• 28. Conduct pugmark survey for the population estimation and build the capacity of the wildlife staff Analyze the collected information for the population estimation Assess the extent of the damages to livestock and crops in selected villages in the study area Identify the root causes of the human-black bear conflict Identify the prey base of the species in the selected area Document the results and publish in different forums10. Expected Achievements/Results/Outputs • Population estimates will be available • GIS maps available showing the following; o Distribution o Concentration and marginal occurrence zones • Extent and reasons of damages because of black bear known • Mechanism available for the community to minimize the economic impacts • A detailed long term conservation action plan will be developed11. Evaluation The project process and progress shall be regularly evaluated through established process and procedures.12. Dissemination of Results Findings and results will be shared at local, national and international level through print and electronic material.13. Names & Addresses of Two Referees who are familiar with the work of theProject Project Executants Mr. Ali Hassan Habib, Director General, WWF-Pakistan Mr. Muhammad Ibrahim Khan, Manager Conservation, NWFP, WWF-Pakistan Mr. Ashiq Ahmad Khan, Member Scientific Committee, WWF-PakistanStatus and Conservation of Black Bear (Selenarctos thibetanus) in District Mansehra and Kohistan, NWFP- 28 Pakistan
  • 29. Annexure-2Distribution of Asiatic Black Bear in Pakistan, Mammals of Pakistan, T.J Robbert Distribution of Asiatic Black Bear in Pakistan limited to Kohistan and Mansehra.Status and Conservation of Black Bear (Selenarctos thibetanus) in District Mansehra and Kohistan, NWFP- 29 Pakistan
  • 30. Annexure-3LIST OF MAMMAL SPECIES RECORDED IN PALAS VALLEY1 Himalayan Rhesus Macaque Macacca villosa2 Grey Languor Presbytis entellus3 Himalayan Black Bear Selanarctois thibetanus4 Small Kashmir Flying Squirrel5 Giant-red Flying-squirrel Petaurisa petaurisa6 Royles Pika Ochotona roylei7 Red Fox Vulpes vulpes8 Jackal Canis Aurea9 Common leopard Panthera pardus10 Leopard Cat Felis bengalensis11 Jungle Cat Felix chaus12 Yellow-throated Pine-marten Martes flavigula13 Stone Marten Martes foina14 Musk Deer Moschus crysogaster15 Grey Goral Naemorhedus goral16 Stoat Mustela erminea17 White-footed weasel Altai Hylopetes18 Weasel Mustea altaica19 Black Rat Ratus ratus20 Indian crested porcupine Hystrix indica21 Turkestan Rat Rattus turkestanicus22 House Mouse Mus musculus23 Wood Mouse Apodemus sylvaticus24 Birch Mouse Sicita concolor25 Burrowing Vole Hyperacrius fertilis26 Shrew Crocidura guldenstadtii27 Vole Alticola roylei28 Long-tailed marmot Marmota caudate29 2 Pipistrelle species Pipistrellus spStatus and Conservation of Black Bear (Selenarctos thibetanus) in District Mansehra and Kohistan, NWFP- 30 Pakistan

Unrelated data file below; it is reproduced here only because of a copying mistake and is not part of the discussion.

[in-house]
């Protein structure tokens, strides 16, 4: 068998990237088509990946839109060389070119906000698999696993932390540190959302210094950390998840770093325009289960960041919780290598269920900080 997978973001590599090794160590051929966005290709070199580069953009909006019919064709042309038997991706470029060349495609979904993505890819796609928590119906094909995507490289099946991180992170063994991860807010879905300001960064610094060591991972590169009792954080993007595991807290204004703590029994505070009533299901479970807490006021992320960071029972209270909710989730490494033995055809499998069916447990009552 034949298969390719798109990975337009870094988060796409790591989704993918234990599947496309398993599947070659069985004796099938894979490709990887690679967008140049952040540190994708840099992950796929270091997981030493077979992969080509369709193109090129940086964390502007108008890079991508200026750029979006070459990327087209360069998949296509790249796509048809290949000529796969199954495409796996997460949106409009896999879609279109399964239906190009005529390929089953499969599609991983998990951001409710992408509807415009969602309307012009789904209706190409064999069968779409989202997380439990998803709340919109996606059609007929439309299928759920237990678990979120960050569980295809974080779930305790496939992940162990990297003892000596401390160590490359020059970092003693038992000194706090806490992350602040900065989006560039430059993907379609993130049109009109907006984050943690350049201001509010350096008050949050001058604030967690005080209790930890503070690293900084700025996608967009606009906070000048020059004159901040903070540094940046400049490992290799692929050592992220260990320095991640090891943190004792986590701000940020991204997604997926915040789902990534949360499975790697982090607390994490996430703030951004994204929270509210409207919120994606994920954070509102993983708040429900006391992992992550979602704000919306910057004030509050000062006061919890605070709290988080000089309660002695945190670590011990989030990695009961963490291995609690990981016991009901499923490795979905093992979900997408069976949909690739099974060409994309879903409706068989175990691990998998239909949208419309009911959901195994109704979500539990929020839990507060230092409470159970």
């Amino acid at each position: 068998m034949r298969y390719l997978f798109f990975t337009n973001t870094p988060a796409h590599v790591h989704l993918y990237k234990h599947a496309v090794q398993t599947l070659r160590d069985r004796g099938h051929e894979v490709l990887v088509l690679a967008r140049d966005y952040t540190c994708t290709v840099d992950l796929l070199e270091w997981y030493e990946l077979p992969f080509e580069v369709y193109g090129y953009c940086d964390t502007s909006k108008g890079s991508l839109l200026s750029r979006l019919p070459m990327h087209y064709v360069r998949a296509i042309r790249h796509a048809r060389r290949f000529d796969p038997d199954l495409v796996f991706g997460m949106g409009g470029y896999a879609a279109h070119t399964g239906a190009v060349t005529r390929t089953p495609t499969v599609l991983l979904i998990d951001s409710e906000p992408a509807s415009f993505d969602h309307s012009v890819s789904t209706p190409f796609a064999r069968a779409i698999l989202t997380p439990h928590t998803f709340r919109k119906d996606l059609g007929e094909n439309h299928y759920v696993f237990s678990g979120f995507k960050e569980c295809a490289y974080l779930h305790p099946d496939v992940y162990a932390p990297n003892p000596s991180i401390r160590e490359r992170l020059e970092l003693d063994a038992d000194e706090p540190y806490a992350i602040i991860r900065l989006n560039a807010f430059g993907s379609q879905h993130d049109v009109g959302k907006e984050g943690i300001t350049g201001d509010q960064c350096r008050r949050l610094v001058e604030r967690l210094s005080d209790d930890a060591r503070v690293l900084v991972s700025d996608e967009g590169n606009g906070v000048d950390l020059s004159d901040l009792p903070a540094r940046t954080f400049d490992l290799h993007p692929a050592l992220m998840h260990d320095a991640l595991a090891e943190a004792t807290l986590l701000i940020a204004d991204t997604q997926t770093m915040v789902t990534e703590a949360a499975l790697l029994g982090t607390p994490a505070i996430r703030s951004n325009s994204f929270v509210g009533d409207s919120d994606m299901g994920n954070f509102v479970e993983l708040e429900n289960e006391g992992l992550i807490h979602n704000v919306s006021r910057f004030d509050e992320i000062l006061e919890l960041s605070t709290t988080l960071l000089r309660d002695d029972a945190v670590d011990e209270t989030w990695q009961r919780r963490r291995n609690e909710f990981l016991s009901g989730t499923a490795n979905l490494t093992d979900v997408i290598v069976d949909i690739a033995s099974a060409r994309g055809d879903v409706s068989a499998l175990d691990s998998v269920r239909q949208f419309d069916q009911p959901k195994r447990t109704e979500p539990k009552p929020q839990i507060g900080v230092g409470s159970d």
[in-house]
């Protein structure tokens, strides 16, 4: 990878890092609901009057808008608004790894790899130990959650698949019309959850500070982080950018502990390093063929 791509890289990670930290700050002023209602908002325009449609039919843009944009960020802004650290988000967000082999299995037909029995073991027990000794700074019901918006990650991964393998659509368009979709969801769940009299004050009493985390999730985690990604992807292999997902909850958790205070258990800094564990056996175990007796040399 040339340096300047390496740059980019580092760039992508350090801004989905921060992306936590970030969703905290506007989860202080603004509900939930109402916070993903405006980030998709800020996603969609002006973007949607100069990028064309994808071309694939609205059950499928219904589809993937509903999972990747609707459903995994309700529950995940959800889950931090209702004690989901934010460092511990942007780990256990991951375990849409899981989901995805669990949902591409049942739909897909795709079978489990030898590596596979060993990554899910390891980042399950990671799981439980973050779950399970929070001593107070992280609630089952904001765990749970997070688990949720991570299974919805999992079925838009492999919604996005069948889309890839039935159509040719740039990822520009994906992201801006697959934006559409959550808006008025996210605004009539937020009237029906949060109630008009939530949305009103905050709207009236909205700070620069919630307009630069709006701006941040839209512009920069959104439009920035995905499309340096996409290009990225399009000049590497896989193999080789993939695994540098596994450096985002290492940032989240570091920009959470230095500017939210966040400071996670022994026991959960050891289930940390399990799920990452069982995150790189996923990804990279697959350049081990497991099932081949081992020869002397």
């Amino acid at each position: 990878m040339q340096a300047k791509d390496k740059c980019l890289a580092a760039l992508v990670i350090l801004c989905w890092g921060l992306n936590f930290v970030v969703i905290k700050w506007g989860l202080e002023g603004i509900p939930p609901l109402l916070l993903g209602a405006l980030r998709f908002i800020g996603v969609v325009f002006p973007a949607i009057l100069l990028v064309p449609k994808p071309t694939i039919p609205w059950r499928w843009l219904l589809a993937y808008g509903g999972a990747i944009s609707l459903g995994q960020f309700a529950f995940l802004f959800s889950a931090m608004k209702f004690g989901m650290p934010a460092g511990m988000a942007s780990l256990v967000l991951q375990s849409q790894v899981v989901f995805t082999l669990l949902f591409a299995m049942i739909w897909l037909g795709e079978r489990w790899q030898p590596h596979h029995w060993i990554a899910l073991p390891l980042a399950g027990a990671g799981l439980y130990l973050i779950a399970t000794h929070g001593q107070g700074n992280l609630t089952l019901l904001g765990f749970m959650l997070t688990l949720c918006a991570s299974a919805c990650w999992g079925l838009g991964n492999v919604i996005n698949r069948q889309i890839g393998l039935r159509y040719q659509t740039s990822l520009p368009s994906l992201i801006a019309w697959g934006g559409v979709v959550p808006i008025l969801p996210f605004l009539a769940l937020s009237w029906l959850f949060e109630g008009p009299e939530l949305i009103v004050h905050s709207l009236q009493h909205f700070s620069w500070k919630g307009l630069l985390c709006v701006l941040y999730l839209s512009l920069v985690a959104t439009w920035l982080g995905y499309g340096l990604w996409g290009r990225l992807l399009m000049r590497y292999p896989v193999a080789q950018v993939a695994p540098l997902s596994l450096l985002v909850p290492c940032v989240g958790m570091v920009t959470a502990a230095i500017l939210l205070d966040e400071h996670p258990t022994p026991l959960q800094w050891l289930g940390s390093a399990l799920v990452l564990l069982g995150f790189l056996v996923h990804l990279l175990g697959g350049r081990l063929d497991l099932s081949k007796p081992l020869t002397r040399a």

• 31. Annexure-4List of Bird Species Recorded in Palas Valley, Kohistan District.Anasiformes1-Common Teal Anas crecca (Observed once in 1994 in the valley)2-Mallard Anas plantrhynchos (Observed in 1995 flying along the Mushaga River)Accipitridae3-Bearded Vulture Gypaetus barbatus (Common in the valley, descending to loweraltitudes in winter)4-Himalayan Griffon Gyps himalayensis (Probably the most common vulture species inthe valley. Observed through out the Palas valley)5-Eurasian Griffon Gyps fulvus (Observed once in 1995, thought to be an occasionalvisitor)6- Northern Goshawk Accipiter gentilis (Occasionally observed and known as a wintervisitor to Pakistan.)7-Eurasian Sparrowhawk Accipiter nisus (Commonly observed in the valley)8-Indian Sparrowhawk Accipiter badius (Commonly observed in the valley)9-Long-legged Buzzard Buteo rufinus (Commonly observed in the valley and duringmost bird surveys)10-Booted Eagle Hieraaetus pennatus (Frequently observed throughout the valley)11-Golden Eagle Aquila chrysaetos (Quite a common eagle, perhaps the most commoneagle species observed during winter surveys.)FALCONIDAE12-Peregrine falcon Falco perireinus (Observed once during a pheasant survey, flyingover Karoser village and once in January 1996. Winter visitor to Pakistan.)13-Eurasian Kestrel Falco tinnunculus (Commonly observed through out the valley)14-Merlin Falco columbarius (Occasionally observed in the valley, only once recordedduring a winter survey.)15-Northern Hobby (Falco subbuteo Occasionally observed in the Palas valley)PHASIANDAE16-Himalayan Snowcock Tetraogallus himalayensis (Quite a common bird though notfrequently observed. )17-Chukar Alectoris chukar (Frequently observed and often recorded in large number inwinter)18-Western Tragopan Tragopan melanocephalus (Western Himalayan Endemic and thelargest population is thought to be found in Palas (refer to relevant chapter))19-Himalayan Monal Lophophorus impejanus (A Common galliforme in the valley,found near the tree line in summer and in mixed flocks with other pheasant species inwinter. Though classified as rare in Pakistan (Roberts), it is common in Palas valley. )20-Koklas pheasant Pucrasia macrolopha (Probably the most common game bird in thevalley though Monal are also found in large numbers) Status and Conservation of Black Bear (Selenarctos thibetanus) in District Mansehra and Kohistan, NWFP- 31 Pakistan